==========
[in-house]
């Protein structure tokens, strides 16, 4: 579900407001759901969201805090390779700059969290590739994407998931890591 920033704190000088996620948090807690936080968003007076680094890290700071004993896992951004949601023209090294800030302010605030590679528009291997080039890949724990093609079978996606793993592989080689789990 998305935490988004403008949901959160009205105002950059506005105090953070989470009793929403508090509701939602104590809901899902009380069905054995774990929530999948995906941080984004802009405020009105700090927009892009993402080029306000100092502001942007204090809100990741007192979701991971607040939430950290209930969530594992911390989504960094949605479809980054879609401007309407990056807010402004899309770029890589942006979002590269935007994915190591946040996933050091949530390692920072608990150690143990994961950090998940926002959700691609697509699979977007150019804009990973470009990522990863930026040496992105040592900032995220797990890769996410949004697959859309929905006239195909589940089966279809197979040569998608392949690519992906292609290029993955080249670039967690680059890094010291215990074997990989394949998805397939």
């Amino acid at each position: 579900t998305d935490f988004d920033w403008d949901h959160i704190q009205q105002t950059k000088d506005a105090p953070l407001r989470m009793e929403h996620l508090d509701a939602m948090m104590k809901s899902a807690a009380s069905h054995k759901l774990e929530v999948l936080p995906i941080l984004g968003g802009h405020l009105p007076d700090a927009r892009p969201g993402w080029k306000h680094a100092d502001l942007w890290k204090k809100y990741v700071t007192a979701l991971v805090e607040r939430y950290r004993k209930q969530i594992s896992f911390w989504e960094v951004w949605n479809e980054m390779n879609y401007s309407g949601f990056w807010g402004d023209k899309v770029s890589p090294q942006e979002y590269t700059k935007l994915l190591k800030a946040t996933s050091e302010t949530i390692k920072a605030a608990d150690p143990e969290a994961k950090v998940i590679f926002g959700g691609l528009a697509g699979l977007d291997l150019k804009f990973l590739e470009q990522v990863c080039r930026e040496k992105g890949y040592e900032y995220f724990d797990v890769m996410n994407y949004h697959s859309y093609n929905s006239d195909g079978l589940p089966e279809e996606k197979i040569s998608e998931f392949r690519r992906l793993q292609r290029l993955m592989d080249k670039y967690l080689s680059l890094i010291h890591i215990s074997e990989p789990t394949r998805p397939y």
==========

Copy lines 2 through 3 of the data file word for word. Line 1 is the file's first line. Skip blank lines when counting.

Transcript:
């Protein structure tokens, strides 16, 4: 579900407001759901969201805090390779700059969290590739994407998931890591 920033704190000088996620948090807690936080968003007076680094890290700071004993896992951004949601023209090294800030302010605030590679528009291997080039890949724990093609079978996606793993592989080689789990 998305935490988004403008949901959160009205105002950059506005105090953070989470009793929403508090509701939602104590809901899902009380069905054995774990929530999948995906941080984004802009405020009105700090927009892009993402080029306000100092502001942007204090809100990741007192979701991971607040939430950290209930969530594992911390989504960094949605479809980054879609401007309407990056807010402004899309770029890589942006979002590269935007994915190591946040996933050091949530390692920072608990150690143990994961950090998940926002959700691609697509699979977007150019804009990973470009990522990863930026040496992105040592900032995220797990890769996410949004697959859309929905006239195909589940089966279809197979040569998608392949690519992906292609290029993955080249670039967690680059890094010291215990074997990989394949998805397939």
């Amino acid at each position: 579900t998305d935490f988004d920033w403008d949901h959160i704190q009205q105002t950059k000088d506005a105090p953070l407001r989470m009793e929403h996620l508090d509701a939602m948090m104590k809901s899902a807690a009380s069905h054995k759901l774990e929530v999948l936080p995906i941080l984004g968003g802009h405020l009105p007076d700090a927009r892009p969201g993402w080029k306000h680094a100092d502001l942007w890290k204090k809100y990741v700071t007192a979701l991971v805090e607040r939430y950290r004993k209930q969530i594992s896992f911390w989504e960094v951004w949605n479809e980054m390779n879609y401007s309407g949601f990056w807010g402004d023209k899309v770029s890589p090294q942006e979002y590269t700059k935007l994915l190591k800030a946040t996933s050091e302010t949530i390692k920072a605030a608990d150690p143990e969290a994961k950090v998940i590679f926002g959700g691609l528009a697509g699979l977007d291997l150019k804009f990973l590739e470009q990522v990863c080039r930026e040496k992105g890949y040592e900032y995220f724990d797990v890769m996410n994407y949004h697959s859309y093609n929905s006239d195909g079978l589940p089966e279809e996606k197979i040569s998608e998931f392949r690519r992906l793993q292609r290029l993955m592989d080249k670039y967690l080689s680059l890094i010291h890591i215990s074997e990989p789990t394949r998805p397939y």